[Page 703]

either by an accounting adjustment where the expense incurred relates to a longer period or extends beyond the fiscal year in question, or can be annualized where the expense incurred relates to a segment of the fiscal period. In any case the administrative mechanics to be adopted in the discharge of the function mandated by The Gas Utilities Act are exclusively within the power of the Board. We need not here deal with the ques­tion of arbitrariness in the discharge of adminis­trative functions for there is no evidence on the record before this Court raising any such issue. This Court is concerned only with the issue as to whether the Board in the performance of its duties under the statute has exceeded the power and authority given to it by the Legislature. Clement J.A. has observed in his reasons:

[P]rima facie the new tentative rate base includes an amount for revenue losses in 1975 up to the date of the application in August, since the figures do not purport to apportion the loss between the two periods of the year.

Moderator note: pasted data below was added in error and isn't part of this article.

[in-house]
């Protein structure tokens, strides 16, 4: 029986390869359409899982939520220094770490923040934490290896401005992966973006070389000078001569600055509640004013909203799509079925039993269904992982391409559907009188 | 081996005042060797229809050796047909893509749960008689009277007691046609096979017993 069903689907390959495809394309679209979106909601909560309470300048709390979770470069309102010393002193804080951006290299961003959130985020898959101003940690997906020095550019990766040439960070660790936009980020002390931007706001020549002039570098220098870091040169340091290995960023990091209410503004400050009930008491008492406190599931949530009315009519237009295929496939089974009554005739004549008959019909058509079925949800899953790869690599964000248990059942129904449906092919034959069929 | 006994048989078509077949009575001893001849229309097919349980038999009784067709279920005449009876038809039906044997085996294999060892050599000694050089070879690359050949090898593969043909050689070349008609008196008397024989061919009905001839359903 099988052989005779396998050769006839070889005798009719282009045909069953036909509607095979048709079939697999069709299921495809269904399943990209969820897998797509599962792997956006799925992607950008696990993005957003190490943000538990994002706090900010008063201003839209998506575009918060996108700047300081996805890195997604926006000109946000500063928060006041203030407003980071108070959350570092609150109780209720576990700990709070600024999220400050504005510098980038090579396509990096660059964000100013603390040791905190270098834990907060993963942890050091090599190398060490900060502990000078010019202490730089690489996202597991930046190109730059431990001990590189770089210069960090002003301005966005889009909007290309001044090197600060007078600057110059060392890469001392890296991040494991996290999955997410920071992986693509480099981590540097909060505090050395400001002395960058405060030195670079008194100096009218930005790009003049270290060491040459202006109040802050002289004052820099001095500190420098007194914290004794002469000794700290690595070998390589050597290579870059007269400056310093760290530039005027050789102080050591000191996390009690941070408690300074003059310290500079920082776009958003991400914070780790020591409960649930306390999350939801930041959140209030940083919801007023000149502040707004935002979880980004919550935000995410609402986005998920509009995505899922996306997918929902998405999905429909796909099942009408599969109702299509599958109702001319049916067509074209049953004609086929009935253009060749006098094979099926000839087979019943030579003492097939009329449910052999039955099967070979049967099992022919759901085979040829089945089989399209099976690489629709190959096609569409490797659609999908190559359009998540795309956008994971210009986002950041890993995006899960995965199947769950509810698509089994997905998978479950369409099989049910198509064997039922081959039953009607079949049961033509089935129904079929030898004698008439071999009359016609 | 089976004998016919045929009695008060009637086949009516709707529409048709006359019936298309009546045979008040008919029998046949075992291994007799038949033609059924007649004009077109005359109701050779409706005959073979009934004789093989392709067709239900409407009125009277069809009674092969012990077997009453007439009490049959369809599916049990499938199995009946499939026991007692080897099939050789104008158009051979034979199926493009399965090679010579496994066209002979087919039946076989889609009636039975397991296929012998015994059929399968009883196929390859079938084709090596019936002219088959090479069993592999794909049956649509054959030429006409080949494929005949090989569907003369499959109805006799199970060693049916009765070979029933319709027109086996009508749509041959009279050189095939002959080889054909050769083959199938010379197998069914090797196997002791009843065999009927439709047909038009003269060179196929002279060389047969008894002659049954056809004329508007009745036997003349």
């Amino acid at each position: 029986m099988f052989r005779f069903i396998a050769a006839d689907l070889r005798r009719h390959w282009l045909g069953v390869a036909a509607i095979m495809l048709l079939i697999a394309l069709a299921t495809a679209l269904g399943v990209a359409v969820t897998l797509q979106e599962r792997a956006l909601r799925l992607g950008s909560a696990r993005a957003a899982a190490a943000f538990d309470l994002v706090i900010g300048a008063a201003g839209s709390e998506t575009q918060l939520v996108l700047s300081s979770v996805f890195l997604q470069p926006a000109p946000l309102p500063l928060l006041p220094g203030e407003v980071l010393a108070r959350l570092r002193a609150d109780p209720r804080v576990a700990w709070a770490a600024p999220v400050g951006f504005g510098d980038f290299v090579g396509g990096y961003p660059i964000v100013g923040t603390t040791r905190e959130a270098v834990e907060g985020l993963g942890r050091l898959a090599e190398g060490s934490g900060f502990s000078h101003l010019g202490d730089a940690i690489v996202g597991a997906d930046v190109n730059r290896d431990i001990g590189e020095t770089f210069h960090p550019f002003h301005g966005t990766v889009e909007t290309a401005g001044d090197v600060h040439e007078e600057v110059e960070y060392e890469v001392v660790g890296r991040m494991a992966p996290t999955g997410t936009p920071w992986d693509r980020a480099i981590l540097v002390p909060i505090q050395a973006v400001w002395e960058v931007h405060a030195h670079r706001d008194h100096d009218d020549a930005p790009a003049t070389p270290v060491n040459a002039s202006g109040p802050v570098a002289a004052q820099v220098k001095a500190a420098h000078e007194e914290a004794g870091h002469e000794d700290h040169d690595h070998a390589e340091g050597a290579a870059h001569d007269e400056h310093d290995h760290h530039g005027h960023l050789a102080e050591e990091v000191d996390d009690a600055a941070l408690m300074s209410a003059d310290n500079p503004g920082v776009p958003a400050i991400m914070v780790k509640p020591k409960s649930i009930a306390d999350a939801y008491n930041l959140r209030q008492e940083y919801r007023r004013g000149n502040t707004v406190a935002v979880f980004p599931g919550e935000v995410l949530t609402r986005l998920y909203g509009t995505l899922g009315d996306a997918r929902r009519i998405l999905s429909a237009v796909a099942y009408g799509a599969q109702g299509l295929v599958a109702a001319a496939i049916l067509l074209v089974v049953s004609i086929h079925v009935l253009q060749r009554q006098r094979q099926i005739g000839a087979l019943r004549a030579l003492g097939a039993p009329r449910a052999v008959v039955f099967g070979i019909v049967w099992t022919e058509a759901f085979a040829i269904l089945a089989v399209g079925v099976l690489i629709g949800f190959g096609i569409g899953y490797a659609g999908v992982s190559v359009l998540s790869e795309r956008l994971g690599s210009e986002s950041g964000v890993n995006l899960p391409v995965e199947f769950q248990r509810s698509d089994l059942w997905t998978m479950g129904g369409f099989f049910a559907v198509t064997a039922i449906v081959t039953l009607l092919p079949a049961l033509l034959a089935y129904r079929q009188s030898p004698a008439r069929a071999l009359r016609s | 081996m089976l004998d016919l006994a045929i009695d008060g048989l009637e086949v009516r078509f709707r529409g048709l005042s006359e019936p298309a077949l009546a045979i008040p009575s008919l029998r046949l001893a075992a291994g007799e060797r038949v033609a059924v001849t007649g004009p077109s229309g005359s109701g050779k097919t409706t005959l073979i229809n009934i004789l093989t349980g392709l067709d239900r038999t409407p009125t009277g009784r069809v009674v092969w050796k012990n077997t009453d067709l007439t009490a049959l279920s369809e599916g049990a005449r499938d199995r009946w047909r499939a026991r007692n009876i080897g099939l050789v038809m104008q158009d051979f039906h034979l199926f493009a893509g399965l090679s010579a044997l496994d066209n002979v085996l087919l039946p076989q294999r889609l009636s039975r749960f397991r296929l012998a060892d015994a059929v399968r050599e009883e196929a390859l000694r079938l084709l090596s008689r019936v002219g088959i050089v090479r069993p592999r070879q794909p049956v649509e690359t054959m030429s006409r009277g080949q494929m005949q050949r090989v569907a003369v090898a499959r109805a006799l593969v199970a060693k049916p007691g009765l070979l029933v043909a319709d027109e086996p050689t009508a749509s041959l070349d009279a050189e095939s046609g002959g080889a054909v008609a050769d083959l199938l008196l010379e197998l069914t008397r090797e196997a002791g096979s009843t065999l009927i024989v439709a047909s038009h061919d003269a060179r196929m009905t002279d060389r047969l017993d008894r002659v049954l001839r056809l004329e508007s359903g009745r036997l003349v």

I am not prepared to say that a prima facie case has been established that the effect of the applica­tion of the interim rates from October 1, 1975, onwards will be the recovery in the future of revenue shortfalls incurred prior to August 20, 1975. Indeed, in my respectful view, the test is not whether the "new tentative rate base includes an amount for revenue losses" but rather the question is whether or not the interim rates prospectively applied will produce an amount in excess of the estimated total revenue requirements for the same period of the utility by reason of the inclusion in the computation of those future requirements of revenue shortfalls which have occurred prior to the date of the application in question, whether or not those "shortfalls" have been somehow incorpo­rated into the rate base or have been included in the operating expenses forecast for the period in which the new interim rates will be applied, sub­ject always to the Board's limited power under s. 31.

The Company submitted to this Court that a determination of what is or is not a 'past loss' is a

[Page 704]